Since the irrigation channels 140 and 142 are isolated from the endoscope receiving space 130 and the endoscope shaft 124, there is no contact between the irrigation fluid and the endoscope shaft 124. Furthermore, the endoscope shaft 124 is entirely shielded by the sleeve member 110 from the surgical environment. Under this arrangement, the endoscope shaft 124 is not contaminated by the surgical environment and can be reused without the need to clean, if desired, whereas the sheath 100 is conveniently disposable.

The flow rate of irrigation fluid through the irrigation channels 140 and 142 can be adjusted in accordance with surgical requirements by manipulation of a control setting (not shown) that controls the flow of such fluid through the inlet fluid passage 130. The flow of irrigation fluid can be a continuous pulsing action, a continuous flow, or a selective forward then reverse pump action as desired.

A further embodiment of the disposable sheath for an endoscope is generally indicated by the reference number 170 in FIGS. 7 and 8. The sheath 170 includes a sleeve member 172 joined to a collar portion (not shown) that is identical to the collar portion 102 of the sheath 100.

The primary difference between the sheath 170 and the sheath 100 is a cup shaped end cap 174 rather than the disk shaped end cover 150 of the sheath 100.

The cup shaped end cap 174 is joined to a distal end portion 176 of the sleeve member 172 in any suitable known manner as by bonding or thermowelding.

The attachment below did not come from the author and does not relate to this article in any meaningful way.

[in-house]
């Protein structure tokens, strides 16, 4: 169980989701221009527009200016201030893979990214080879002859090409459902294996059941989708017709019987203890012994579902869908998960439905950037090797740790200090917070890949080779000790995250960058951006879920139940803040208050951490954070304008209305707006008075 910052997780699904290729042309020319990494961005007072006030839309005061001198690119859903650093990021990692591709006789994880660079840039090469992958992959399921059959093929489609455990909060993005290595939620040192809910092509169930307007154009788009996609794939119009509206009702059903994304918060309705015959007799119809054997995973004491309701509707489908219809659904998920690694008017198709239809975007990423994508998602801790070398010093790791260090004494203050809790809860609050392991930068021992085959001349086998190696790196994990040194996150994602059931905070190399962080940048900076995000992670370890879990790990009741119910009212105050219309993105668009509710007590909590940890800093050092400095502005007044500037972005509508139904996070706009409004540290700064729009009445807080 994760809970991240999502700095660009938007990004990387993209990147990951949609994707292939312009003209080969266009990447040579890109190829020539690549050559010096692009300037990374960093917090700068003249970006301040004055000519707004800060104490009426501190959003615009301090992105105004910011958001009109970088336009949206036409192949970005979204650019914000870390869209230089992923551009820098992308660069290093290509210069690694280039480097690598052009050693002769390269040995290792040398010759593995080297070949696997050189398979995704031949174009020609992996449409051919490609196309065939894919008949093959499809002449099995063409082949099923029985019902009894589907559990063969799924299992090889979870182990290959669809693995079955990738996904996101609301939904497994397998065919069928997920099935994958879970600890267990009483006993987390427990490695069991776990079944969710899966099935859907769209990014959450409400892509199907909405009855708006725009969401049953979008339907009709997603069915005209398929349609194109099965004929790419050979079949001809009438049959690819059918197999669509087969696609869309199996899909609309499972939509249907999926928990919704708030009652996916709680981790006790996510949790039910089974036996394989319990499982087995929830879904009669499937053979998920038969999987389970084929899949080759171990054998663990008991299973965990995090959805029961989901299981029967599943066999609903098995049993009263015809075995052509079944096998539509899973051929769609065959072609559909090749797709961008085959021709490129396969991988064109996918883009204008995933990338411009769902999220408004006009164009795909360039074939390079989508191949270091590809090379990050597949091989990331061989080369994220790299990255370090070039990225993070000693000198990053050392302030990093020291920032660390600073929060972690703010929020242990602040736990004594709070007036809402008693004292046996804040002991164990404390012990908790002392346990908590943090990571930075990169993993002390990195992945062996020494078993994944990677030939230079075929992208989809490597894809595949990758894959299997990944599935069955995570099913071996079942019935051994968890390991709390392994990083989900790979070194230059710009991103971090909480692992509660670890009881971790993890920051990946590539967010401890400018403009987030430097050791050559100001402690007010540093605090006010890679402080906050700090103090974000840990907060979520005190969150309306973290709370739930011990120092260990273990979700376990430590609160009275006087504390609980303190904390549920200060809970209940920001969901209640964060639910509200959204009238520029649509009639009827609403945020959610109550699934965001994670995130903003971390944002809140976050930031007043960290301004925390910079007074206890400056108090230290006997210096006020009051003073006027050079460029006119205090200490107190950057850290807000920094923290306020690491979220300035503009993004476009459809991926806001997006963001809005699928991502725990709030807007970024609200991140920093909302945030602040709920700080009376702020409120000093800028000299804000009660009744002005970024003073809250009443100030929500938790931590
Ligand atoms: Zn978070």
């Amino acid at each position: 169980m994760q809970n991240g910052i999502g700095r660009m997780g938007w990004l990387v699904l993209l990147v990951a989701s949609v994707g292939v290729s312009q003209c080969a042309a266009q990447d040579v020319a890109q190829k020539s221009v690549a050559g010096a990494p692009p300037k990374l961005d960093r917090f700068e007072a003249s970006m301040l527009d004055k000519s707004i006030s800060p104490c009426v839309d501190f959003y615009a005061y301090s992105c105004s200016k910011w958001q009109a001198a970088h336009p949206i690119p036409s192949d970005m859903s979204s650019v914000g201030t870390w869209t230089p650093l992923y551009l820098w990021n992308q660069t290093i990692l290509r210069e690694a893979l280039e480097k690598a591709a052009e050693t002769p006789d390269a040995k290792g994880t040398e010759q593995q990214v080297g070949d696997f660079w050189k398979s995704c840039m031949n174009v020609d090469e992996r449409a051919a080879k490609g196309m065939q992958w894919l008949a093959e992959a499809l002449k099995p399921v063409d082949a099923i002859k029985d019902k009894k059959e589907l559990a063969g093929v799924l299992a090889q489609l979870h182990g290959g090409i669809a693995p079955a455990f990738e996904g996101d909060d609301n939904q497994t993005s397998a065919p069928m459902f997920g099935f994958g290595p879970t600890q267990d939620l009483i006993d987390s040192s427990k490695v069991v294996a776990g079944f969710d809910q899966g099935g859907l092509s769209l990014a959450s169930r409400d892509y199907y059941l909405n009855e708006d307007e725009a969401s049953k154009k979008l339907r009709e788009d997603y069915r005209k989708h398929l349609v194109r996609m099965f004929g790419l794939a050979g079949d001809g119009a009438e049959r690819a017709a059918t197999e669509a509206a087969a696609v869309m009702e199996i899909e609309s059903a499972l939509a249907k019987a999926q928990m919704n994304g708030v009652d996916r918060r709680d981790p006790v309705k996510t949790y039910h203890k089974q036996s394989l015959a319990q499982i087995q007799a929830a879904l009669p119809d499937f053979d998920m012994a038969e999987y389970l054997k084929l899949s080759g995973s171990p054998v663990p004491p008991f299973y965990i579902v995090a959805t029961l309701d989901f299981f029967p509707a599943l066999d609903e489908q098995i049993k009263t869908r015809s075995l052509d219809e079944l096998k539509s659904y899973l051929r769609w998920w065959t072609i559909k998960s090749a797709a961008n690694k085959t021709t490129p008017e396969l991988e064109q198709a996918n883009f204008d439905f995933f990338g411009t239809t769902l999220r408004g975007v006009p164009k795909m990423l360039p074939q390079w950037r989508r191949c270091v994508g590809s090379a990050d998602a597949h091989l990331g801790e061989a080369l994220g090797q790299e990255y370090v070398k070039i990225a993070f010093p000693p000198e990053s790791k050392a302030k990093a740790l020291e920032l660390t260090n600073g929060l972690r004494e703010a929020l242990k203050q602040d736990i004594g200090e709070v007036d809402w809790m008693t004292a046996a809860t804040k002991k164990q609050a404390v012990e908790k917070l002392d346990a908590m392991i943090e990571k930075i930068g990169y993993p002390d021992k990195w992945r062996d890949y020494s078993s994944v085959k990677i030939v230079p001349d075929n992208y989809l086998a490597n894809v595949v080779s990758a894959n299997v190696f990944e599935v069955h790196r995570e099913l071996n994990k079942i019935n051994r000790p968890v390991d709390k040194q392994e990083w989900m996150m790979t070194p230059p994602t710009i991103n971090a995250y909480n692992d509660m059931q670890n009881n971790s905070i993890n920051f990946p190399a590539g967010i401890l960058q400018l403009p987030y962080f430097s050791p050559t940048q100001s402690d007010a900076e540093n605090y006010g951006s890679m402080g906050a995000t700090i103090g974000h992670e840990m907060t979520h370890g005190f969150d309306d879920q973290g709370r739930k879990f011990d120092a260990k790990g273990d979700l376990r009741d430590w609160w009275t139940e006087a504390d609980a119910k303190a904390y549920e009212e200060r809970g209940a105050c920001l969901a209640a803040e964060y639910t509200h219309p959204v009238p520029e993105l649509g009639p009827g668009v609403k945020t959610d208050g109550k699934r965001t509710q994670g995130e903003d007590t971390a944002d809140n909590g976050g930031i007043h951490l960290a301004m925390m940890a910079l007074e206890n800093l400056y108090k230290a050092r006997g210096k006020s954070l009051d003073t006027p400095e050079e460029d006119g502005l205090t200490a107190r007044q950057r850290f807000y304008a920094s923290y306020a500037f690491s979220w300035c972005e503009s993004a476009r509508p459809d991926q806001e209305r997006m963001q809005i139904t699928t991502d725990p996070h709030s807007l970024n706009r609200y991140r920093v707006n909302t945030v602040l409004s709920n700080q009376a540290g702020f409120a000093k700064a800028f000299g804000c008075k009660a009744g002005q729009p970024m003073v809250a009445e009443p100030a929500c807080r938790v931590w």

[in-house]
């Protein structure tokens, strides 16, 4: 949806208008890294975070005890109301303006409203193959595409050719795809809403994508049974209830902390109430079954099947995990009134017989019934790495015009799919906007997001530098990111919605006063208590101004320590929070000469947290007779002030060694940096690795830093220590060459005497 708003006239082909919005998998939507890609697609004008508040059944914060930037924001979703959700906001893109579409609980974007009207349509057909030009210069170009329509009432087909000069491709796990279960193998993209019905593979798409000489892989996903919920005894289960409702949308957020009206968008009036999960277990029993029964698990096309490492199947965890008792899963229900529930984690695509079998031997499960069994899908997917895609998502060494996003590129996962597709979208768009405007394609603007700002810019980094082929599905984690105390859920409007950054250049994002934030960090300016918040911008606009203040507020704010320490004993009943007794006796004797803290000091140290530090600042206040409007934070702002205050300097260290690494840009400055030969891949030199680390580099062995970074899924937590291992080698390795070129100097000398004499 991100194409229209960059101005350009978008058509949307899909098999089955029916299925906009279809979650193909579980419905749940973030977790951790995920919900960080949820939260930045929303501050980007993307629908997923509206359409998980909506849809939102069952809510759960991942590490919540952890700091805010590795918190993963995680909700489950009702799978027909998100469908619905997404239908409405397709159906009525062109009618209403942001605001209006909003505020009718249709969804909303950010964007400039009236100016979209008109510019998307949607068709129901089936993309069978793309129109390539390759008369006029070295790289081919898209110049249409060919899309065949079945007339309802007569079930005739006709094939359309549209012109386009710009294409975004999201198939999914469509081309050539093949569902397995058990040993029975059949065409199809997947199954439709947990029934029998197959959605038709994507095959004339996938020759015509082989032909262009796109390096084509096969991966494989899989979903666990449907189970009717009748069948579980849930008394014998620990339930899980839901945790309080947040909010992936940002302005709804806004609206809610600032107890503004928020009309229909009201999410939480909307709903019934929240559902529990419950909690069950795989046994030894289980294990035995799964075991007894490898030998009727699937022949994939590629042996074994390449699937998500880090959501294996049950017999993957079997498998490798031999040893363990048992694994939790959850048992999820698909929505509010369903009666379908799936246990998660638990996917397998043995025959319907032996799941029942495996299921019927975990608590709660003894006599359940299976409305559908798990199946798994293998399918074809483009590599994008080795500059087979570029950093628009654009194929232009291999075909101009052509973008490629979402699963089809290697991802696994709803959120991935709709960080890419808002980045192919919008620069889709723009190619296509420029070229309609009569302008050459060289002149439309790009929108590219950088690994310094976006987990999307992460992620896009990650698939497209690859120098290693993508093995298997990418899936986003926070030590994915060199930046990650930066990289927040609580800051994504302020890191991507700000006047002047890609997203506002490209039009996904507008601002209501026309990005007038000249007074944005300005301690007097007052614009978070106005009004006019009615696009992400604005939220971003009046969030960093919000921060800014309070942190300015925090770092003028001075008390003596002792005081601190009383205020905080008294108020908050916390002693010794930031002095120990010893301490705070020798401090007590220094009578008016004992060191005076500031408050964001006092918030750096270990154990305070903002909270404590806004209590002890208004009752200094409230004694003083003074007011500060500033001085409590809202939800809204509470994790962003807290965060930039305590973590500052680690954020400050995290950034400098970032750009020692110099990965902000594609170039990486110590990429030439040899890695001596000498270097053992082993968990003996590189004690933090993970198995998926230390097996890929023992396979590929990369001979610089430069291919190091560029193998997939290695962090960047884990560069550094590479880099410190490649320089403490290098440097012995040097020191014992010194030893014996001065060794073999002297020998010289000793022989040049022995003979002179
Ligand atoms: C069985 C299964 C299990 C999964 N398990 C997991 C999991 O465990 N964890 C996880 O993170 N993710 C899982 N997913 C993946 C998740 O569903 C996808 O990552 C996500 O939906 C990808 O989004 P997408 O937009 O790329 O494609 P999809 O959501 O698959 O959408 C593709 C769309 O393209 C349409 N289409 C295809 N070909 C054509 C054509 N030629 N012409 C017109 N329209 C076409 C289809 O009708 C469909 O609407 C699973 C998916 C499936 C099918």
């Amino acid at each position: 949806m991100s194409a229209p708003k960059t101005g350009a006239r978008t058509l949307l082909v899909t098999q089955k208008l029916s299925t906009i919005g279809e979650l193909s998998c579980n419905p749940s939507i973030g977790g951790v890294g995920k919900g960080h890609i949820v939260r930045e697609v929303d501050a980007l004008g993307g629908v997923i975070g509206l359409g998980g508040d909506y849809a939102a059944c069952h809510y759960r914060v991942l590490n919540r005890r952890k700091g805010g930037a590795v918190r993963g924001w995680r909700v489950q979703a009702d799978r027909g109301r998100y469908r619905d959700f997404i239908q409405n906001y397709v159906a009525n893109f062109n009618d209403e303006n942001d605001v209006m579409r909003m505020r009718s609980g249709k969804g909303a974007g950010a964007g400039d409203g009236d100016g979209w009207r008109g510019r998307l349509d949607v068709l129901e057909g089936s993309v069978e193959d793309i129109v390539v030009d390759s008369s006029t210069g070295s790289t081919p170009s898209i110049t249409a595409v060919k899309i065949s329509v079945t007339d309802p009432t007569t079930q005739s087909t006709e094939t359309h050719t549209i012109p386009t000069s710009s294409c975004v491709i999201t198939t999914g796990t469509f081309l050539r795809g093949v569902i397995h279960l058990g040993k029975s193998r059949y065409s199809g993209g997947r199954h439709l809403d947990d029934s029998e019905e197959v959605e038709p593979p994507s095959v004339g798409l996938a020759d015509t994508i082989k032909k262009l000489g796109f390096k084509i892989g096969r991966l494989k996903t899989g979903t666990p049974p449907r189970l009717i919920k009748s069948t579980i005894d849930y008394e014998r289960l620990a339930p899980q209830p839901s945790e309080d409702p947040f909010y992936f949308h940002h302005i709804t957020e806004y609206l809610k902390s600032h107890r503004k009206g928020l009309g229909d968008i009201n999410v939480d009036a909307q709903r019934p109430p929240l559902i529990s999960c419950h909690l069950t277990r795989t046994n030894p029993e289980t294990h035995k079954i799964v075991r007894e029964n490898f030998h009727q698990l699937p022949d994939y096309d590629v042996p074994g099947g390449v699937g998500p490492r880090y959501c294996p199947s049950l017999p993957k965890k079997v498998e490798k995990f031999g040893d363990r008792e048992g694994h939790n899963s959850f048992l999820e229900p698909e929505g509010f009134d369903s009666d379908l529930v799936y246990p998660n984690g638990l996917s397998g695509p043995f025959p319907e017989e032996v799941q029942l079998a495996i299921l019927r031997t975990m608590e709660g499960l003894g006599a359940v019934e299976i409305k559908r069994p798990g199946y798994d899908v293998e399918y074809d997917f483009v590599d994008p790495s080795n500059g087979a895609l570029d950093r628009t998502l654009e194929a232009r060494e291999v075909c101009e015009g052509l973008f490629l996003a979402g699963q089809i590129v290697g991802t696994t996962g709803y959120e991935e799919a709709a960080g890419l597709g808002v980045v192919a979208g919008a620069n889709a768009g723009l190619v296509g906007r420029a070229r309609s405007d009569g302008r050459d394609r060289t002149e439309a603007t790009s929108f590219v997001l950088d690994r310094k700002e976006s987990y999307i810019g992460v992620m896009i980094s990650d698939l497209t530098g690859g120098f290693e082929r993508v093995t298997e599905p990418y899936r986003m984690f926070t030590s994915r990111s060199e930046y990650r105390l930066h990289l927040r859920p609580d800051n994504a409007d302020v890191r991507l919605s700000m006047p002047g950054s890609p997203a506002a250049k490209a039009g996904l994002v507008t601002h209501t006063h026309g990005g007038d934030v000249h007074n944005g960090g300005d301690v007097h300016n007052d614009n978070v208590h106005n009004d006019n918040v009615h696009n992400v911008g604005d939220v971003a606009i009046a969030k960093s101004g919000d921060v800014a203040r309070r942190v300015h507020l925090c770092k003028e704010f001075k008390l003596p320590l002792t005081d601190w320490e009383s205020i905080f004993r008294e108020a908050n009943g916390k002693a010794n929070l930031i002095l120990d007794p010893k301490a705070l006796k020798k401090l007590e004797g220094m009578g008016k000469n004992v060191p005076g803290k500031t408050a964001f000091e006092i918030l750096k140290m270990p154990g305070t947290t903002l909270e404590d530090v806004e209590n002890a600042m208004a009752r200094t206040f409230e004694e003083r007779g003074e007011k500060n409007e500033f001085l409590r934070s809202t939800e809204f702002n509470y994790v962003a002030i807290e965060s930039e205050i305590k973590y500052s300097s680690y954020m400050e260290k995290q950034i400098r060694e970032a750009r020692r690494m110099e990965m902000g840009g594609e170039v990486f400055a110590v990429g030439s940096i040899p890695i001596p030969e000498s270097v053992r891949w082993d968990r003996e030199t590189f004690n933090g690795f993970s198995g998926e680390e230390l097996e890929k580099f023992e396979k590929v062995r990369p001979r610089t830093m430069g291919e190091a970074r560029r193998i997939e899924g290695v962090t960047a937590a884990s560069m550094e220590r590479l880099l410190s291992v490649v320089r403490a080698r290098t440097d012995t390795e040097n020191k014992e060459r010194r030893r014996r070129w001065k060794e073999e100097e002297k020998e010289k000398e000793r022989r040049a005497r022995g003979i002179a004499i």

The cup shaped end cap 174 includes outlet openings 178 and 180 identical to the outlet openings 154 and 156 of the end cover 150. The outlet openings 178 and 180 align with and match the size of the sleeve member irrigation channels 140 and 142.

The sheath 170 operates in a manner similar to that described for the sheath 100 to provide a flushing action at an outside end surface 182 of the cup shaped end cap 174. As with the sheath 100, the endoscope shaft 124 in the sheath 170 is isolated from the irrigation channels 140 and 142 and shielded from the surgical environment.

Since there is no communication between the endoscope receiving space 130 of the sheath 170 and the irrigation channels 140 and 142, the endoscope 126 can be reused without cleaning, if desired, whereas the sheath 170 is conveniently disposable after use.

Although the number of irrigation channels in the sheath 170 is two, a lesser or greater number can be used such as one to ten channels.